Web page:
Five charged over $300m hacking
One Ukranian and four Russians have been charged in what's being called the largest hacking and data breach scheme ever prosecuted in the US.
According to Reuters, the five have been charged with executing a hacking scheme that breached networks of over a dozen major US and international organisations over the past seven years. At least 160 million credit and debit card numbers were stolen and sold, resulting in losses of hundreds of millions of dollars.
The defendants have been identified as Russian nationals Vladimir Drinkman, Aleksander Kalinin, Roman Kotov and Dmitriy Smilianets, as well as Mikhail Rytikov, of the Ukraine.
Each of the alleged cyber crooks had specialised skills. Drinkman and Kalinin hacked into the networks; Kotov took care of the data mining; Rytikov provided anonymous Web hosting services; and Smilianets allegedly sold the stolen data and distributed the profits.
Prosecutors claim he charged $10 for US cards, $15 for ones from Canada, and $50 for European cards, which are more expensive because they use chip and PIN technology.
Federal prosecutors also disclosed a security breach against Nasdaq, but did not offer any details, beyond that the one suspect, Kalinin, has two other indictments against him for hacking Nasdaq servers from November 2008 through October 2010. Prosecutors claim he installed malware that enabled him and others to execute commands to delete, change or steal data. However, prosecutors said the infected servers did not include the trading platform that allows Nasdaq customers to buy and sell securities.
According to the indictment, other companies that lost out to this scam included Visa licensee, JC Penney, JetBlue Airways and French retailer, Carrefour.
Two of the suspects are in custody, while three remain at large. Prosecutors would not comment on the possible whereabouts of the missing three, but said Drinkman and Smilianets were arrested in June 2012, in the Netherlands. Smilianets was extradited in September last year and is scheduled to appear in New Jersey federal court next week. Drinkman is waiting for his extradition hearing in the Netherlands.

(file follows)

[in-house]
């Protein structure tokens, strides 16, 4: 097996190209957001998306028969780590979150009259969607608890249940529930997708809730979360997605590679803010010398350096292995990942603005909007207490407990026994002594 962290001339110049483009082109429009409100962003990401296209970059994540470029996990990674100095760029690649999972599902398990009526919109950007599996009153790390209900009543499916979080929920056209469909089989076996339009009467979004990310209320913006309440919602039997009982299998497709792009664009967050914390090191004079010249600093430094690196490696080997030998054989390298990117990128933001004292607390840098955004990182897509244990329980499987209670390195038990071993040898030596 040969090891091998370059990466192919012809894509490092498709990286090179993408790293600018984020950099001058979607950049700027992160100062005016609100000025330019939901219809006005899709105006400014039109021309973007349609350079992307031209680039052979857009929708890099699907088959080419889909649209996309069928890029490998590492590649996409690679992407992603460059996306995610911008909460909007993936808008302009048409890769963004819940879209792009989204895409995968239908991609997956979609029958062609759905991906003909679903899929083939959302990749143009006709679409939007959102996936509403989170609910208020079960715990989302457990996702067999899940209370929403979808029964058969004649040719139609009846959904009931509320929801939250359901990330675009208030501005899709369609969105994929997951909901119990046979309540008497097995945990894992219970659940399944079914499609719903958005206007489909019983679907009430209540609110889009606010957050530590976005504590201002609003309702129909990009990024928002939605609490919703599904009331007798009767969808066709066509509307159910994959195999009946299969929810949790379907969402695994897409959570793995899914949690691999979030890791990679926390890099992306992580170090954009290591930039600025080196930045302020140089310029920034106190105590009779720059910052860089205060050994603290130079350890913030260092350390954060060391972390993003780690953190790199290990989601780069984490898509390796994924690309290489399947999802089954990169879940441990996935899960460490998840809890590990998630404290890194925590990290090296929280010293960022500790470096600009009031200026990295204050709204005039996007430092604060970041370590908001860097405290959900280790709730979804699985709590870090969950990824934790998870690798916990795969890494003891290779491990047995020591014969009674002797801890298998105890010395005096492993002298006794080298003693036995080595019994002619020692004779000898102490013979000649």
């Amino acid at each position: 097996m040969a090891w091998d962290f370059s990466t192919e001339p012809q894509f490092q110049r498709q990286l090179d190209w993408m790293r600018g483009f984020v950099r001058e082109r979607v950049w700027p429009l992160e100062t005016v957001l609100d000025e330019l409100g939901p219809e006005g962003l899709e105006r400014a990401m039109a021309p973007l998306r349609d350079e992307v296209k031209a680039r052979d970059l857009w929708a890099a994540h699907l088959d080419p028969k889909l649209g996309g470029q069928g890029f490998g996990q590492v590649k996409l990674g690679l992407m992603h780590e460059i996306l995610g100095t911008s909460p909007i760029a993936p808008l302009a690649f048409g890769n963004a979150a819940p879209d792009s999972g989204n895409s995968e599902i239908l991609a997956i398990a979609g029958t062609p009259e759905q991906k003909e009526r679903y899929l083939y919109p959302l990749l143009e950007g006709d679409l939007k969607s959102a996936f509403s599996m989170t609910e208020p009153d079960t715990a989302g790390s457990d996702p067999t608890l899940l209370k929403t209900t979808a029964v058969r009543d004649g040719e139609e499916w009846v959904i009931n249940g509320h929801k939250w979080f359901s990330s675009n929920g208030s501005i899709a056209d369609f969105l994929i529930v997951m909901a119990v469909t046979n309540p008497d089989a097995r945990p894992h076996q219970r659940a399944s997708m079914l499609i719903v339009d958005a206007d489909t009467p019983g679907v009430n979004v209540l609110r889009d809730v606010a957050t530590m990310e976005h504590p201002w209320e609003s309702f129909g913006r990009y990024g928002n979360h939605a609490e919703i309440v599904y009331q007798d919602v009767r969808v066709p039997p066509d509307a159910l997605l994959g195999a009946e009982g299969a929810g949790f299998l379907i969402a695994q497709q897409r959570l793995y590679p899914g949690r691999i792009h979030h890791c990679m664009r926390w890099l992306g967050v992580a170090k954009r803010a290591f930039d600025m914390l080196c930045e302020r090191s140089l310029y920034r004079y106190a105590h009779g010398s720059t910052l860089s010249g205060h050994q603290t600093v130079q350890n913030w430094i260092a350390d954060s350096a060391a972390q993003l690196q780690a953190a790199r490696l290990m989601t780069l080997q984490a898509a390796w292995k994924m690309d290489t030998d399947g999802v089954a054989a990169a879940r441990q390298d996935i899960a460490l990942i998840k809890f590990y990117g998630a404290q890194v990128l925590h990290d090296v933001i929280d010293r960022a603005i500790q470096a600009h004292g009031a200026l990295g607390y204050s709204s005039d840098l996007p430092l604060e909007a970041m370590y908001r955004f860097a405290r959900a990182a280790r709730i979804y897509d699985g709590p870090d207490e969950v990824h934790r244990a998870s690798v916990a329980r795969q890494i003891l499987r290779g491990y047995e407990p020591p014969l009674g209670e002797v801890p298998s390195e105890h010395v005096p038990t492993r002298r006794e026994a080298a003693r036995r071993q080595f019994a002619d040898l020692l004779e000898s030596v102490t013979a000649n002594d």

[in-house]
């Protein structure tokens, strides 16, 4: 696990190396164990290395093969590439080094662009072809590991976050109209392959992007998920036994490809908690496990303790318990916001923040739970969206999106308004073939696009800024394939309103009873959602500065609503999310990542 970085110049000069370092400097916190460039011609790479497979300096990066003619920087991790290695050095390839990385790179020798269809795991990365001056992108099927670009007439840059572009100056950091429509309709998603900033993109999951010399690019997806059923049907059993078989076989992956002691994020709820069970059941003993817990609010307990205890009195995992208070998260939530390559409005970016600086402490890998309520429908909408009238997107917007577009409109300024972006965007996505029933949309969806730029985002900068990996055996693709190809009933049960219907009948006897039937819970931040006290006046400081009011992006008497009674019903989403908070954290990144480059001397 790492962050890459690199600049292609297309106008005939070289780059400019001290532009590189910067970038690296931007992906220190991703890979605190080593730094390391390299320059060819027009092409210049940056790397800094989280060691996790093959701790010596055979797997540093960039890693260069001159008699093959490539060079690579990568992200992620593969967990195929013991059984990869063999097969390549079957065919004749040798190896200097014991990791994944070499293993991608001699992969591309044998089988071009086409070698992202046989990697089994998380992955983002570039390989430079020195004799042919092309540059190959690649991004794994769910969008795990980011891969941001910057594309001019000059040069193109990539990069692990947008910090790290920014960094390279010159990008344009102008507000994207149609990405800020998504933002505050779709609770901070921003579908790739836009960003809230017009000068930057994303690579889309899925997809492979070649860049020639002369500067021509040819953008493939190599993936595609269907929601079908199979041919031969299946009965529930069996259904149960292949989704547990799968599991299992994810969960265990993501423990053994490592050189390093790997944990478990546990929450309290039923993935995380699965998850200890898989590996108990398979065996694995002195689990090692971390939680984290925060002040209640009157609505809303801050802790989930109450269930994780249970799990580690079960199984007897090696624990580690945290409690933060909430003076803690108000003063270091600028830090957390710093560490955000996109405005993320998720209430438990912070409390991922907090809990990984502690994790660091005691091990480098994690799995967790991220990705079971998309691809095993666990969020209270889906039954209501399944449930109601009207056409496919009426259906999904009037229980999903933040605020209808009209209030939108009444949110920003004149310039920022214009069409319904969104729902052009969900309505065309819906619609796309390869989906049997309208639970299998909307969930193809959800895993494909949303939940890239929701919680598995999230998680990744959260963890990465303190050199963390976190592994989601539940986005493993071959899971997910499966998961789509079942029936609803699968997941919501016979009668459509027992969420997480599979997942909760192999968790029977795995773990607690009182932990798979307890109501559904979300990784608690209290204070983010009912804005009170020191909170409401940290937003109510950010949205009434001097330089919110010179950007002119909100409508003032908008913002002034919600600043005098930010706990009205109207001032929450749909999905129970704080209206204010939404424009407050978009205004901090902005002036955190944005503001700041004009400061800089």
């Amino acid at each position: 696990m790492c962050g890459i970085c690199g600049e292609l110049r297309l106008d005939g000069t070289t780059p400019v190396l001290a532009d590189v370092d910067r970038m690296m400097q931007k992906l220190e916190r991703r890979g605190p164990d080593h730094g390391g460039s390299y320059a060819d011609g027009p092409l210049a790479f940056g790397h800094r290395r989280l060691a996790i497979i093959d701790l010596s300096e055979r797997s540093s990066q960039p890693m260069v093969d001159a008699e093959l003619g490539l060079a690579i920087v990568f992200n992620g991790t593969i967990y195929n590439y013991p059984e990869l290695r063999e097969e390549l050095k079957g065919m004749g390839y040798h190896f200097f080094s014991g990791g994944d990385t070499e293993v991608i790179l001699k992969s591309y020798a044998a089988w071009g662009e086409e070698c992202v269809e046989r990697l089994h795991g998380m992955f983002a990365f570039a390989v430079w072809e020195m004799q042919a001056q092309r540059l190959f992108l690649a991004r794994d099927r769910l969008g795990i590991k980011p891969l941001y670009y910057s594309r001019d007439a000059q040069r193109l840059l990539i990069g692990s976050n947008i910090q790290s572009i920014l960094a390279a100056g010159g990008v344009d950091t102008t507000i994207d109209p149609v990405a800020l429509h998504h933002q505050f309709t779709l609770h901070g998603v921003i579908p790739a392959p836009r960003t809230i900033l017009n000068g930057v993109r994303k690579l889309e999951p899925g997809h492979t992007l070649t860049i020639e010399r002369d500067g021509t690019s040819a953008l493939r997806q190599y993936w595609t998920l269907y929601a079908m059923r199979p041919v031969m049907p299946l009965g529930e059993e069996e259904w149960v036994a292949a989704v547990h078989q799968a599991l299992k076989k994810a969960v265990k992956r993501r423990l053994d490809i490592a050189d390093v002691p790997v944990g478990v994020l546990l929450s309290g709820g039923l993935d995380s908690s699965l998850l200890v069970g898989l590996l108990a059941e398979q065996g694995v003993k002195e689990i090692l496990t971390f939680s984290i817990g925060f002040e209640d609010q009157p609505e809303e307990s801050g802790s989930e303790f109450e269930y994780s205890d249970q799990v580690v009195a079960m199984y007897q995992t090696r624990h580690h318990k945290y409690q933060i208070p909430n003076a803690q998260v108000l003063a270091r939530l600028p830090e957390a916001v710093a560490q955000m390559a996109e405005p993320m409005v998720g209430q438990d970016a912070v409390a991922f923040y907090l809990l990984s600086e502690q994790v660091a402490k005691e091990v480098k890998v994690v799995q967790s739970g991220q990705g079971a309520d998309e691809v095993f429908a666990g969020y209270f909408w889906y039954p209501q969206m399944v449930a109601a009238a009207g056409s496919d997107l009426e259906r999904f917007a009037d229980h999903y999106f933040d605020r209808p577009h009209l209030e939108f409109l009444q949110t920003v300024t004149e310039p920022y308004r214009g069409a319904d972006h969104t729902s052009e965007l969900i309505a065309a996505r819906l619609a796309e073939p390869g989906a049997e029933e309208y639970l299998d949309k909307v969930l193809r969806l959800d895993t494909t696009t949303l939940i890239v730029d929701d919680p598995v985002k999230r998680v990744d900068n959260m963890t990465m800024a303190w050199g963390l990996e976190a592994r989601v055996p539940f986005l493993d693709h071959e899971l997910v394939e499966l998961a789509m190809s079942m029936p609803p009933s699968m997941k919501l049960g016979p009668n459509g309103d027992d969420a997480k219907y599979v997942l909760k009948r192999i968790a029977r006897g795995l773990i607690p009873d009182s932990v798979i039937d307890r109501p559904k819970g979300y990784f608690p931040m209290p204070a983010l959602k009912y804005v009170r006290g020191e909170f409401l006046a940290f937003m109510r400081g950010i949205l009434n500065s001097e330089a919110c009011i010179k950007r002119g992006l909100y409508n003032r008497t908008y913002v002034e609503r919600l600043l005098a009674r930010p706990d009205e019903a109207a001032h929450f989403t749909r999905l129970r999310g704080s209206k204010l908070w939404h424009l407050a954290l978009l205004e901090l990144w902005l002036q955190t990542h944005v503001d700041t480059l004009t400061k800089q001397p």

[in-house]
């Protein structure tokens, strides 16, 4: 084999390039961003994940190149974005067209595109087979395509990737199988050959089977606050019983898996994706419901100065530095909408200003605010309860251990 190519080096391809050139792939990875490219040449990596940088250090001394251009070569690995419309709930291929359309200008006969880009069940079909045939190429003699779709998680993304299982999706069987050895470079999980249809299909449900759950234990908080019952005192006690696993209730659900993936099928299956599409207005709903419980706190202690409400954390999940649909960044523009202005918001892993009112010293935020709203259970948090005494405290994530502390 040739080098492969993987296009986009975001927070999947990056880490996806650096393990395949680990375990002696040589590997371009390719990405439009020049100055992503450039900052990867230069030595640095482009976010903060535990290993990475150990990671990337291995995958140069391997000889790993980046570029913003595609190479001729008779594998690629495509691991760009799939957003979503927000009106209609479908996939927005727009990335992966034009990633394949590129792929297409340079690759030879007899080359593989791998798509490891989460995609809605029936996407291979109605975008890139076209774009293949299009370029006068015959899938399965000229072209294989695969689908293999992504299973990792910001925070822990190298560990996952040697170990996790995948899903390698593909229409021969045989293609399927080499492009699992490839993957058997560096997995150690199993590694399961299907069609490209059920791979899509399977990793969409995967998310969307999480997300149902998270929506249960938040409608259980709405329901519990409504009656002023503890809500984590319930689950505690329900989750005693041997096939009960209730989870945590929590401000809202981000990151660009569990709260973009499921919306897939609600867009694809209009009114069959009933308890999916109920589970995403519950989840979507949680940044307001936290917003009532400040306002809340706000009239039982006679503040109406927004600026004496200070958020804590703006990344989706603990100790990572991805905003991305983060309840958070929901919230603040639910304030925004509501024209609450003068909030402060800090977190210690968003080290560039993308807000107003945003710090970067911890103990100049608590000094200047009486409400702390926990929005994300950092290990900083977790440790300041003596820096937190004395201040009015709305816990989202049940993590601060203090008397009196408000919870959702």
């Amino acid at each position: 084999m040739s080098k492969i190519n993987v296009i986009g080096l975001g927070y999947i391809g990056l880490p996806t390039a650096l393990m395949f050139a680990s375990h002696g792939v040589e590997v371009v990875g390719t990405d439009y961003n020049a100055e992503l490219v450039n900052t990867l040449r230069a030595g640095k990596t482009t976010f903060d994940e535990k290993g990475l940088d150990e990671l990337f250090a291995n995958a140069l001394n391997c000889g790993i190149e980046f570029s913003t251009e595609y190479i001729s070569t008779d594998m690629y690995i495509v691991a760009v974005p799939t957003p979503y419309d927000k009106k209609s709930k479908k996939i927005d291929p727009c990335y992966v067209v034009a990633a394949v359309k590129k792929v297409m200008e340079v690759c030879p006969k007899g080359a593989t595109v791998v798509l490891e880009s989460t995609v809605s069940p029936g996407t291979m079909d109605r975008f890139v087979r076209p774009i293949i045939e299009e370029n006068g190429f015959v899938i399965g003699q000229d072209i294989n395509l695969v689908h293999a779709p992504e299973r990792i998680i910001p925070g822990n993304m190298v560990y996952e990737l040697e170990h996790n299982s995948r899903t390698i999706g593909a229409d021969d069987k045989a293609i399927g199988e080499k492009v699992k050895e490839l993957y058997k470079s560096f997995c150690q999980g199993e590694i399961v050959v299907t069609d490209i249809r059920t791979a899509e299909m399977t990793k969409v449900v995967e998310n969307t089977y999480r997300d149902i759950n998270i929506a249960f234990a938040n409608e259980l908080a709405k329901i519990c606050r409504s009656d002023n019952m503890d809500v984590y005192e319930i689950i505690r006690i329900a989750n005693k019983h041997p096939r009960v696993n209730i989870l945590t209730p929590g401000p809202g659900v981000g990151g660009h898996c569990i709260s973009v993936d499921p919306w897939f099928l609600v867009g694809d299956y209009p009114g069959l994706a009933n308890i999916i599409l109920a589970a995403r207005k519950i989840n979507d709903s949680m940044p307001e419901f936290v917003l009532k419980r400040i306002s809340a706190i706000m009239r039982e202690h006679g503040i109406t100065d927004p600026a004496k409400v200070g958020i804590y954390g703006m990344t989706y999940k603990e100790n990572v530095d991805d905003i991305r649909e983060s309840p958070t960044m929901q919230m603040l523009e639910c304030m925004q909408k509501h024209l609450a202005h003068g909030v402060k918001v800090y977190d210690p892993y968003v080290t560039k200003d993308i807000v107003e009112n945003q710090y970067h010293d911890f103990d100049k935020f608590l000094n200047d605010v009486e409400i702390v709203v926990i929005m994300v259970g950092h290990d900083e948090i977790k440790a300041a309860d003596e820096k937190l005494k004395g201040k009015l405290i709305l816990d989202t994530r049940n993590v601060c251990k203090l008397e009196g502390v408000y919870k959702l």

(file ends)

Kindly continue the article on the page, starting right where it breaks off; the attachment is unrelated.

The indictment also cited Albert Gonzalez as a co-conspirator. Gonzalez is an American computer hacker and cyber criminal who is serving a 20-year sentence for masterminding one of the biggest hacking fraud schemes in US history. He stole and resold more than 170 million credit card and ATM numbers between 2005 and 2007. It is prosecutors' assertion that these five worked with Gonzalez prior to his arrest.
New Jersey US attorney Paul Fishman described the crime as cutting edge, and said those with the 'expertise and inclination' to break into US computer networks threaten the country's economic wellbeing, privacy and national security.
Uri Rivner, VP of business development and cyber strategy at BioCatch, says, although chip and PIN is becoming a standard in many countries, the US remains an island of magnetic strip usage, and many small countries around the world are still not using the EMV standard at the basis of chip and PIN. "It's still a credit card cloning happy hour."
However, he says the big credit card associations are imposing fraud liability shifts within the US, first in general point-of-sale terminals, then in ATMs, and finally in petrol stations, over the next few years.
"This means, for example, that if fraud happens in a point of sale not supporting chip and PIN, where the credit or debit card is supporting it, then the liability of the fraud automatically shifts to the merchant, not the card issuer. This still doesn't mean every US point of sale and credit card will be EMV-enabled, but it's a step forward."
At the same time, Rivner says card associations are looking at ways to generate dynamic magnetic strips: this means cloning a magnetic strip won't work, because the information cloned is no longer valid. "The cost of doing this is probably less than replacing every credit card and terminal in the world.
"We need to remember that fraud will always find a weak spot. When chip and PIN was introduced in the UK, fraudsters cloned UK cards and used them in the US (known as 'fraud abroad'). In the first few years, the overall card fraud levels actually increased as fraud made a dramatic shift from local use to international use, but the banks implemented various checks to see whether it's a real user - for example someone on holiday - or a fraudster. Now that sort of fraud is down."
Chip and PIN still don't solve online and mobile banking fraud, he concludes. "In the future, the vast majority of payments will be based on mobile devices. The more effort that is made in 'brick and mortar' fraud prevention, the more likely it is that digital channel fraud will skyrocket."